I will briefly tell you about someone who has been denied her rights under this scheme. Claire, a loving mother to a young daughter, was stabbed repeatedly and had her throat slashed by her ex-partner. Thankfully, Claire survived this most horrific of attacks, which was carried out in the presence of her daughter. The offender in the case was arrested and charged, and plead guilty to attempted murder earlier this year. He was handed a life sentence but with a minimum term of just eight years. No justice agency told her of the unduly lenient sentence scheme, and it was only while speaking to Tracey Hanson, whom the noble and learned Lord, Lord Falconer, referred to, that she became aware of it. She spoke to the police about it, and they incorrectly told her that she could not appeal due to the offender having received a life sentence.
The problem is the lack of clarity about this scheme, and the lack of responsibility for telling a victim meant that Claire was unable to request that the sentence be appealed within the 28 days. And so the man who slashed her throat her in front of her young daughter may be released in as little as eight years. We must stop failing victims who bravely come forward to bring offenders to justice and whom we repay with this appalling treatment and injustice.
The revised victims’ code of practice, which came into force in April and codifies the rights and entitlements of victims of crime, assigns this responsibility for informing victims to witness care units. While this is useful and important, it fails to realise that many victims and bereaved family members will have no contact at all with witness care units, leaving many still unaware of their rights. So we must ensure that victims and bereaved families are informed in good time after sentencing, because it is absolutely vital that they are able to use their right to appeal if they so want.
These amendments also seek that the Secretary of State conduct a review of eligibility under the scheme, opening up the possibility of including further serious offences, with the aim of delivering this vital right to more people. Gareth Johnson, MP for Dartford, speaking in the other place, talked passionately of the experience of his constituents: the family of Gemma Robinson, who was brutally beaten by her partner, who was the subject of a restraining order following a previous assault against her. Following this, her partner was arrested and charged with Section 18—grievous bodily harm—an offence recognised under this scheme. Tragically, Ms Robinson took her own life prior to his appearance in court and the charge was reduced to Section 20, malicious wounding. This offence, as it stands, is ineligible for the unduly lenient sentence scheme, so Ms Robinson’s family could do nothing as a sentence of just 3.5 years was handed down.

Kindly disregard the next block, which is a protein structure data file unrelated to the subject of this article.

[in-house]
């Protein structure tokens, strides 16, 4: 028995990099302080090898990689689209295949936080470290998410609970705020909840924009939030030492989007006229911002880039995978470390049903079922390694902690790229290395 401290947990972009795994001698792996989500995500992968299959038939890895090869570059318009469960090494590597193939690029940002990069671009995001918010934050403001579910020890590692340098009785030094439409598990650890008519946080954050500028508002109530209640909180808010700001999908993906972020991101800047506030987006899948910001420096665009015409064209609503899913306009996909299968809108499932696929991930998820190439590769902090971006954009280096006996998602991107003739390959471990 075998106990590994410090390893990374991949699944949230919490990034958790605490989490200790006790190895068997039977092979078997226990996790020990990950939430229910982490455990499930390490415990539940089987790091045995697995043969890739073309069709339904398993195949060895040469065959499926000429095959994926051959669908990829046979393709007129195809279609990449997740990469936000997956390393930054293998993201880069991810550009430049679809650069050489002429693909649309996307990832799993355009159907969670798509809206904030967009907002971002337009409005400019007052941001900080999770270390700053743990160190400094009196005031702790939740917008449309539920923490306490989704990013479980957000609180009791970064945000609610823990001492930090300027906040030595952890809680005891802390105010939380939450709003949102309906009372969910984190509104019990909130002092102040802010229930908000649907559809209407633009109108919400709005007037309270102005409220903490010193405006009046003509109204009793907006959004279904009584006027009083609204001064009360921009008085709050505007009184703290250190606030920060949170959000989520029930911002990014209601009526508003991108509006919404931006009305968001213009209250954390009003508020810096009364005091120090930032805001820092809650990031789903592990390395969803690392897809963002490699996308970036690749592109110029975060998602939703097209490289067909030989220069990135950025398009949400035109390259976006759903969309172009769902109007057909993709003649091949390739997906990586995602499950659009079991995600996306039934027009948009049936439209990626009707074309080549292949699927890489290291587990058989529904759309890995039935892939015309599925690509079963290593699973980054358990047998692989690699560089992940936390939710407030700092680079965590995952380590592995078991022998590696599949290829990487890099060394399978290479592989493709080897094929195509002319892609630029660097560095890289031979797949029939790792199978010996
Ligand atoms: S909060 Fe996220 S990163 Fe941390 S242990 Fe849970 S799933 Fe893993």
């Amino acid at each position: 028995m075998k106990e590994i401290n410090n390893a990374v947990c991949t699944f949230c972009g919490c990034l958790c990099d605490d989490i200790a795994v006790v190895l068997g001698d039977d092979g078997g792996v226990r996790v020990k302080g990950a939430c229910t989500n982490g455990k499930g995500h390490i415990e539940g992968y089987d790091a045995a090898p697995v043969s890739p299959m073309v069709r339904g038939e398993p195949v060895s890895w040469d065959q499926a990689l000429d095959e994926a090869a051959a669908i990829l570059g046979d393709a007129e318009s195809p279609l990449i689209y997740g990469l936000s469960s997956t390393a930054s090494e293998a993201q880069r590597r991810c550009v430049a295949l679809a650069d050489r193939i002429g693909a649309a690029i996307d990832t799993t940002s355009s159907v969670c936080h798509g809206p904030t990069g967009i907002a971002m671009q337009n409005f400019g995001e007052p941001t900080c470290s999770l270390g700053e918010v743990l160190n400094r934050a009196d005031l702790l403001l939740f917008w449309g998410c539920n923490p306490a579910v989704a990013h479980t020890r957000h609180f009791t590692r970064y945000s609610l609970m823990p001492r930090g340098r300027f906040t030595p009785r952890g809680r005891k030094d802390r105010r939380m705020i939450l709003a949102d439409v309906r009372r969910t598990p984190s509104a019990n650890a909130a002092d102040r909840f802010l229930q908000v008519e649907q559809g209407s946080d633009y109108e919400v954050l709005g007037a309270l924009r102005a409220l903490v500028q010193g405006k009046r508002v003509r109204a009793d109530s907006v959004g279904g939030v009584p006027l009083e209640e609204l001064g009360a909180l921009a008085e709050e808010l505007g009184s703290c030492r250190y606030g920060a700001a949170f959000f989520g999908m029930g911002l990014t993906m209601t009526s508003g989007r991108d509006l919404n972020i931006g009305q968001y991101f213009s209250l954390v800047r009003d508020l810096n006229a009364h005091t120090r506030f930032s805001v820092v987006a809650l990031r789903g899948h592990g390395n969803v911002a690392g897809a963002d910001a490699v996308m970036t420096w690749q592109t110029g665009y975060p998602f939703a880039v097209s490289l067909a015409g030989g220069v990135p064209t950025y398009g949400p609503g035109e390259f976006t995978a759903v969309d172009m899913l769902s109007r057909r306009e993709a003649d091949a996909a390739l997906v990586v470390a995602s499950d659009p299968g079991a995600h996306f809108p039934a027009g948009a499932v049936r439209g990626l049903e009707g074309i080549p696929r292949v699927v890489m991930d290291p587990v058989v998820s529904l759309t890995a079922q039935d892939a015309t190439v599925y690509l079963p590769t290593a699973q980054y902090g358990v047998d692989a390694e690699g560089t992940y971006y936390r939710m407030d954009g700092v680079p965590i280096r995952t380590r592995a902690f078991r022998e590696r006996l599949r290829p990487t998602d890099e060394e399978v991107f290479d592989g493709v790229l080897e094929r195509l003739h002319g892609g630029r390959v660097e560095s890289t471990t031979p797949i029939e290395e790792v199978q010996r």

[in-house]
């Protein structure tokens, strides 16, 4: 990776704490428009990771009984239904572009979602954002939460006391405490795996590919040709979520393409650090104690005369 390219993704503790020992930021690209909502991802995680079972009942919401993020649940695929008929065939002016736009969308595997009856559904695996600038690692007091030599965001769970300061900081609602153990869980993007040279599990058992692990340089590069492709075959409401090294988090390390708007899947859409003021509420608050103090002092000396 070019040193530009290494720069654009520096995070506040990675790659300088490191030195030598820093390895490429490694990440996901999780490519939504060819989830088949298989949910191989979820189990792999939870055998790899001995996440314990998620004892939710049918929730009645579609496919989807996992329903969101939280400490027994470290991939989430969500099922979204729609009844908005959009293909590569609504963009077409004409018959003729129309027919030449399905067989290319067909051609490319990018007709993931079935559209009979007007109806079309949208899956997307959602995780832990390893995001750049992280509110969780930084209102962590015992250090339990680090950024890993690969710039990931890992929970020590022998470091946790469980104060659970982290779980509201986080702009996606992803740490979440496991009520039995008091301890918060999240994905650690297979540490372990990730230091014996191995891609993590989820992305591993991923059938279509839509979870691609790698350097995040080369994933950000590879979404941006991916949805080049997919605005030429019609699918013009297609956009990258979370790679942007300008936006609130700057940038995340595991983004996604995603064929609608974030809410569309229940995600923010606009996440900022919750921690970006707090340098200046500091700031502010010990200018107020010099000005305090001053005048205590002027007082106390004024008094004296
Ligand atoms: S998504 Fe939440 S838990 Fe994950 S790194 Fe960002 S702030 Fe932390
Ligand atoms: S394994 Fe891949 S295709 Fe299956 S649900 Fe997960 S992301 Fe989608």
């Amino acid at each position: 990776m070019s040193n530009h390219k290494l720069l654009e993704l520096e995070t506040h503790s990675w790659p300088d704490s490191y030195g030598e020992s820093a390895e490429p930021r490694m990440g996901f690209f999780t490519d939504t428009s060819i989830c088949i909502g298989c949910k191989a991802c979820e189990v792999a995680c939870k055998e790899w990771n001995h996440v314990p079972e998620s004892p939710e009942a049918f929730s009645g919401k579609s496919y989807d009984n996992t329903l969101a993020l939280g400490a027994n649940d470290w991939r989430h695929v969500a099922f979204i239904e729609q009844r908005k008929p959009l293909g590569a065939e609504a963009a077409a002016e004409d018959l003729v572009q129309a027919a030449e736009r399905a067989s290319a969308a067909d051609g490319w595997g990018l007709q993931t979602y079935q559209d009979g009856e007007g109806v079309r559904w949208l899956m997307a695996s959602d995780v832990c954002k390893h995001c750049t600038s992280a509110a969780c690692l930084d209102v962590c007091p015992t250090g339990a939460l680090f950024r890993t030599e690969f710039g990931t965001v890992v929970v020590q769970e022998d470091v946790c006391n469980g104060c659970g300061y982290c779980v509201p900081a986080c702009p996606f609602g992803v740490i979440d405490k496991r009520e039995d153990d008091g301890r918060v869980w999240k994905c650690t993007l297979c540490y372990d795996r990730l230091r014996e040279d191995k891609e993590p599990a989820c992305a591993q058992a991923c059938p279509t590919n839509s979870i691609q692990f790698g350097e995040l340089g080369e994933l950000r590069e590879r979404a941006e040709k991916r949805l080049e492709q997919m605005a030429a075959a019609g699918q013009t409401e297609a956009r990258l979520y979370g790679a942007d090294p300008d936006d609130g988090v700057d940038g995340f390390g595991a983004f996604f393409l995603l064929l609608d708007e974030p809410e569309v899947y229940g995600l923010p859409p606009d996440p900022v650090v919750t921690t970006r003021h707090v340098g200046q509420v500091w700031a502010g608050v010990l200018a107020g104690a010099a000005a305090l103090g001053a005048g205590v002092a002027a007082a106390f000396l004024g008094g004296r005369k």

I thank the London victims’ commissioner, Claire Waxman, and her office for their tireless work in pushing for reform to the unduly lenient sentence scheme. I thank the noble and learned Lord, Lord Falconer, for tabling these amendments and making the possibility of reform a reality. I urge the Minister to support this amendment, not just for those whom the system has failed but for those whom it can stand to benefit in future—those victims and families who feel that in their case justice was not done.
My Lords, the amendments all refer to the unduly lenient sentence scheme, which is set out in Sections 35 and 36 of the Criminal Justice Act 1988. It allows anyone to ask for certain sentences imposed by the Crown Court to be considered by the law officers where the sentence is felt to be unduly lenient. The law officers—it is ultimately their decision, for reasons I will come back to—may then decide to refer the case to the Court of Appeal. Once it gets there, it is a matter for the Court of Appeal to decide whether the sentence should be increased.
I should underline that it is not a right available to anyone to ask the court to reconsider the sentence. The way the system works is that the request is made to the law officers; their role is to ask the court to increase the sentence. That was set out deliberately and rightly in the scheme. We prosecute in this country in the name of the Crown; we do not have, with very few exceptions, private criminal prosecutions. The instances of the scheme going wrong or people not knowing about it, as we have just heard in the cases of Tracey Hanson and the appalling murder of her son Josh, and the terrible attack on Claire in front of her young daughter, are terrible to hear about. One can only imagine the consequences for those families.
I therefore understand the motivation behind Amendment 196A. It is critical that victims, prosecuting authorities and members of the public are aware of the ULS scheme. I heard the noble Baroness, Lady Brinton, talk about a lack of clarity. She quite rightly referred to the revised Code of Practice for Victims of Crime, or the victims’ code—I am grateful to her for doing so—which came into force on
It is not the case that it is left to victims or bereaved families to contact the law officers. The Crown Prosecution Service can and does make requests directly to the Attorney-General for cases to be referred to the Court of Appeal in instances where the prosecuting authority considers the sentence to be unduly lenient. Those requests are considered by my right honourable and learned friend the Attorney-General in the way that she considers all such requests. While I understand the motivation behind Amendment 196A, I suggest that it is not required.